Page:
(I've already posted a slightly different version of this review on the product page on drivethru rpg. I don't really have time to do the in-depth review of all things Marvels and Prodigies I'd love to do now, so I'm re-posting my review here. Let's just say it struck a note with me!)
I thought I'd never touch another RPG going to the Lovecraft. Well, I made an exception for Marvels and Prodigies, which, I'd dare say - is it really possible? - makes Lovecraftian Horror feel fresh again. It is not simply another "take" on the same endlessly regurgigated Mythos tropes "(It's Cthulhu, but this time with aether-powered biplanes!"); it is an unassuming RPG that has a point of view on cosmic horror that is subtly, but significantly different from "RPG mainstream Yog-Sothothry"; and it has me as excited as back then when I first laid my hands on "Call of Cthulhu" by Chaosium, which was just as slim and unassuming and clearly knowing what it was doing.
The introduction of M&P talks about the ambivalence of xenophobia
and xenophilia that runs through Lovecraft's work and that has been
critically explored by several current authors who write tales of cosmic
horror - specifically, Ruthanna Emrys is mentioned, but I could easily
see M&P emulating the athmosphere and themes of stories by a lot of
current horror authors, Lovecraftian or not, like Laird Barron, John
Langan or Livia Llewellyn. It's about Seekers - people who can't let the
unknown alone, to whom the terrors they encounter always hold the
promise of wonders and epiphanies. It's not a "Let's play the cultists!"
take, but more like: Let's play people who are curious and tough enough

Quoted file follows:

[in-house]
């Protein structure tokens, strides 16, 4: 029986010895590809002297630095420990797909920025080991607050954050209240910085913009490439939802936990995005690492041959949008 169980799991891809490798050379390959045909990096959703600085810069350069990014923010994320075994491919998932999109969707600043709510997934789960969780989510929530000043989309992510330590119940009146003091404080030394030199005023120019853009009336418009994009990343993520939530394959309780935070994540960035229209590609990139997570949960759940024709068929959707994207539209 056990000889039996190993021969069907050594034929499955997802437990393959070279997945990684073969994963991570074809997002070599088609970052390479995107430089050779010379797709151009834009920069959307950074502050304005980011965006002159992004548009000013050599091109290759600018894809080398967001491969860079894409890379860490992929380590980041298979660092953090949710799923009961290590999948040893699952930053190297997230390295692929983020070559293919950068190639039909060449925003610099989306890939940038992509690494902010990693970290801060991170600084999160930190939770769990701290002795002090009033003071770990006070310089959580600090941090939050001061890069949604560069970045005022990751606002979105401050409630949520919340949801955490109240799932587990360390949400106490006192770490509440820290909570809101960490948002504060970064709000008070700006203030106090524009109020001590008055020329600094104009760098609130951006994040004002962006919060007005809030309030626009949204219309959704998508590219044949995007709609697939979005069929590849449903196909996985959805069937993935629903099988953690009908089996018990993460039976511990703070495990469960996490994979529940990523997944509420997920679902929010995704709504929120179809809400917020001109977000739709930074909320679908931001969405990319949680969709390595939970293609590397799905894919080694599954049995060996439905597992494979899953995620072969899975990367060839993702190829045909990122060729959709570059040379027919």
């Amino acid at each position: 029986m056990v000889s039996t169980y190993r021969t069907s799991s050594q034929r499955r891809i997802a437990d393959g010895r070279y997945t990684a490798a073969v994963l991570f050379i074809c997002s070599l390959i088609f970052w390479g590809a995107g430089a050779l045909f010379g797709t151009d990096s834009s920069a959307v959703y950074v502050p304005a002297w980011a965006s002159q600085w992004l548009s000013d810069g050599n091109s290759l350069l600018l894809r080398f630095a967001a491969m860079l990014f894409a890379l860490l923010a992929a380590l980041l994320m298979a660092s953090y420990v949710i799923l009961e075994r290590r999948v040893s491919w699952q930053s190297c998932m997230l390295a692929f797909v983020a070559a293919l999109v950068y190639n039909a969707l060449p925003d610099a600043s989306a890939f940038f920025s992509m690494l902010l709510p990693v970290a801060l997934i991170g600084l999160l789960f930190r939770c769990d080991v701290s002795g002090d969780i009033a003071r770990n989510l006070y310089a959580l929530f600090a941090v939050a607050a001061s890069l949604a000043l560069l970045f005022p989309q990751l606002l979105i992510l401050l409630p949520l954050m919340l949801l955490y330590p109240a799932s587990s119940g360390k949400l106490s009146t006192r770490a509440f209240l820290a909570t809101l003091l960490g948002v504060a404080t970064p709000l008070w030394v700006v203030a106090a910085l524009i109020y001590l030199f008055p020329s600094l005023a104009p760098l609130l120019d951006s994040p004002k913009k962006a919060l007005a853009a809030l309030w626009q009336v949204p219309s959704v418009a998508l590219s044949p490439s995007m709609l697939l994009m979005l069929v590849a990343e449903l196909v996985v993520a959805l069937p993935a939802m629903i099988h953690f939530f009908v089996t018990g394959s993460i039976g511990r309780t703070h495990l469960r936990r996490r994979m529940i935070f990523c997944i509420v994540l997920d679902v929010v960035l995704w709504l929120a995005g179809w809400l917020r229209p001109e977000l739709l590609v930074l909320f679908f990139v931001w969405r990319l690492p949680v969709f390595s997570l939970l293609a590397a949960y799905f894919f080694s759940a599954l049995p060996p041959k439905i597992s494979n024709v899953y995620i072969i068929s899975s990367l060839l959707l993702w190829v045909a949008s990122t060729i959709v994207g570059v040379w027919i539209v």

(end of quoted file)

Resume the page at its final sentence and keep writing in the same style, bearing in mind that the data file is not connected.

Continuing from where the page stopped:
to dig deeper when they find out that the world is not what they
thought; who find their own way to deal with their harrowing experiences
that doesn't have to be "shoot at/run from everything that has
tentacles!" Thematically, I'd describe it as "Lovecraftian Unknown Armies".
The Seeker's Handbook is pretty barebones in a lot of ways: It consists of the player-facing rules and a long example of play, with no bestiary
and no mythology (for either, you will need the Gardener's Manual). It has
no illustrations beyond the (powerful) cover and a few chapter headings,
and the layout is just text on a page. It's fine, really - a lot better
than thinking you have to throw at least one color illustration on
every page, regardless of the quality of the art.
The core mechanism is: Roll a skill's pool of dice (usually 3-5 for starting characters) and count successes (all dice showing a 5 or 6). One success is usually enough to, well, succeed. There's some twists (if you roll with disadvantage, only the 6s count, if you roll with potency, double the number of your successes after the roll). Beyond the skill list, there's three core attributes (Physicality, Acuity, Willpower) - usually, you don't roll these, but they serve as Hit Points for your body, mind and soul, and you can spend a point from them to buy a success in a skill roll. They're also tied to a neat little mechanism called Challenge, where you roll a test of them to avoid suffering a narratively defined consequence - if you roll too low, you can decide to either suffer the consequence or lose points from the relevant ability. This is mostly used for interpersonal skills - if you're trying to talk someone down, for example, you'd roll your Persuasion or Charm skill, and your successes set a difficulty to their challenge. Now they roll to see whether they shrug it off or whether they have to decide between lowering their weapons or losing a few points of willpower (which might lead to them being penalized on further rolls).
(This mechanism, by the way, reminds me of the Maneuver rules from the Gumshoe RPG Swords of the Serpentine; There's a very neat bidding element here, that can accomodate a lot of narratively different stuff with just one type of roll.)